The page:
When we have representation in education it means so much more than just academic achievement. It has a lifelong, multiplying effect, influencing educators, students, schools, and whole communities.
If You Listen, We Will Stay
Representation in education is an issue that is near and dear to me, and one that I champion in whatever space I occupy. So it was important to me to support that work at The Education Trust with our phenomenal team.
To retain more educators of color and maintain more circles of excellence, we have to understand what contributes to teachers of color leaving our classrooms.
Earlier this year, my organization, The Education Trust, co-produced a report entitled, If You Listen, We Will Stay, which explored why educators of color leave the classroom. Some of the top reasons that emerged were because educators felt that they experienced an antagonistic school culture, and they perceived that they were undervalued and deprived of agency and autonomy.
Too often, educators of color feel marginalized and silenced in our public schools. That doesn’t create an environment where teachers of color can do their best work with students. And it doesn’t create the conditions where these teachers—despite loving what they do—will choose to stay in the profession.
Through other studies we’ve conducted, we surveyed Black and Latino educators and found that educators of color often feel that they have to “tone down” their personalities in the schools where they work and that their voices are not heard by school leaders or their White colleagues.
We heard from teacher after teacher about an “invisible tax” that they paid as educators of color: African-American male teachers expected to be the disciplinarian in their schools, Latina teachers expected to translate for families, teachers of color asked to bear the weight of what should be an institutional responsibility for creating diverse, equitable, and inclusive school communities.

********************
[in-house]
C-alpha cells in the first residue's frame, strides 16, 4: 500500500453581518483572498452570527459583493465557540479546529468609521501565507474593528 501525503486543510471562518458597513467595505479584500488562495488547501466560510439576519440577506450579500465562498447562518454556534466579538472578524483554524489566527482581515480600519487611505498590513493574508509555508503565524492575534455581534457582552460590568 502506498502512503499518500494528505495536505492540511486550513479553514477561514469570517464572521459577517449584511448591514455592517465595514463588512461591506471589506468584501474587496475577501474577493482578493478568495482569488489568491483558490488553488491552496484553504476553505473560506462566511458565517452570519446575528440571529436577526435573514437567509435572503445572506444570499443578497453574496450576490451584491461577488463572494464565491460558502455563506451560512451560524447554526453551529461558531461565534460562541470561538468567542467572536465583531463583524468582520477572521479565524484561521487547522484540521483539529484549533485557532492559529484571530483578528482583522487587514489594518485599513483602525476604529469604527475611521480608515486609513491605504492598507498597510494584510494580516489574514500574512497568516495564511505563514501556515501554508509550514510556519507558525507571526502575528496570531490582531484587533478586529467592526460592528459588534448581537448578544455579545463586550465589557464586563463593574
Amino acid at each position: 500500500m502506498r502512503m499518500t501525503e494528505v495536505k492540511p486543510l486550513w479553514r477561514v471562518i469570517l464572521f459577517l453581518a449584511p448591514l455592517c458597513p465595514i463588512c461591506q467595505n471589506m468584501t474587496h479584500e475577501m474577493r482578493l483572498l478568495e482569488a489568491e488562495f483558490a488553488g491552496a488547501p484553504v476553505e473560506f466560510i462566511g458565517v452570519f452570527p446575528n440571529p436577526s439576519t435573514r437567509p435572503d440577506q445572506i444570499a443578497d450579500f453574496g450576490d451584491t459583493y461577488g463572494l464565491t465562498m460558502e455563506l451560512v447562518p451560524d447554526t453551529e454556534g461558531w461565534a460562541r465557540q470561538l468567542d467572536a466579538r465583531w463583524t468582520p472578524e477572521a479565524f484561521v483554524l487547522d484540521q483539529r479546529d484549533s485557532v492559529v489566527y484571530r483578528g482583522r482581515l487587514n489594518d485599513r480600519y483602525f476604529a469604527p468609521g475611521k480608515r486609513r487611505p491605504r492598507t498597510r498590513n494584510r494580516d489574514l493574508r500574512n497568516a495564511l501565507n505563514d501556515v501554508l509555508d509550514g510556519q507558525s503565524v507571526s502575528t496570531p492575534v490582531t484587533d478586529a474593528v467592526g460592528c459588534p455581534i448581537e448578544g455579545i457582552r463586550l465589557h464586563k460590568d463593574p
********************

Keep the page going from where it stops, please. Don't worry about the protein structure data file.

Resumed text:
I’ve had this experience and I’m sure many of you have as well: “So, John, what are we doing for Black History Month?”
As an educator of color, people assume that you should be responsible for doing the work on diversity, equity and inclusion.
This work isn’t just for educators of color to own. The institution has to own it, also. It’s all of our work to own.
Everyone in this room must ask: “What more can I do to support educators of color?”
Teachers in the room: Consider the ways that you can support each other so that each of you is respected and valued, and so that everyone’s voice is heard.
I will also say this: With wealth inequality reaching its highest levels in 50 years, administrators must recognize teachers’ value. Administrators must ensure that salary increases, which are particularly important to teachers of color, who are disproportionately impacted by low salaries and high debt, are compensation for that “invisible tax” exacted on educators of color.
Although pay is important, it isn’t the sole solution to retaining teachers. We need both monetary and non-monetary incentives.
Our report showed that this could be built out in a few ways. For example, by creating culturally affirming school environments; affirming teachers’ humanity and racial identity in school; empowering and investing in teachers; doing work on positive school culture by creating a school-wide “family;” and adopting a district priority related to retaining teachers of color.
This is a framework that we can be considering in North Carolina and all across the country.
As I close today, I will say that all of you have the power to influence change. Coming together in well-organized convenings such as this one is a start. While you’re here, make connections. Share best practices. Take the information you learn today back to your schools and your districts to increase educator diversity.
Students in schools all across the country need equity-oriented leaders who believe that all children can succeed, who set high expectations for students and adults alike, and who are committed to identifying and improving the systems that perpetuate inequities both between and within schools.
Leaders such as National Teacher of the Year Rodney Robinson, who I am honored to introduce and talk with in just a few moments.
It’s teachers like Rodney who are making a difference in students’ lives, the kind of difference that lasts for generations. Nearly five years ago, Rodney began teaching at Virgie Binford Education Center, a school inside the Richmond Juvenile Detention Center, in an effort to better understand the school-to-prison pipeline.
His approach to teaching is collaborative and civic-centered as he promotes social-emotional growth in his students. With almost two decades in teaching and a wealth of accolades to back up his work, Rodney uses relationship-building to develop alternative programs to prevent students from entering the school-to-prison pipeline.
Please help me in welcoming my good friend and an educator I deeply admire, the 2019 National Teacher of the Year and one of The Root’s 100 Most Influential African-Americans, Rodney Robinson.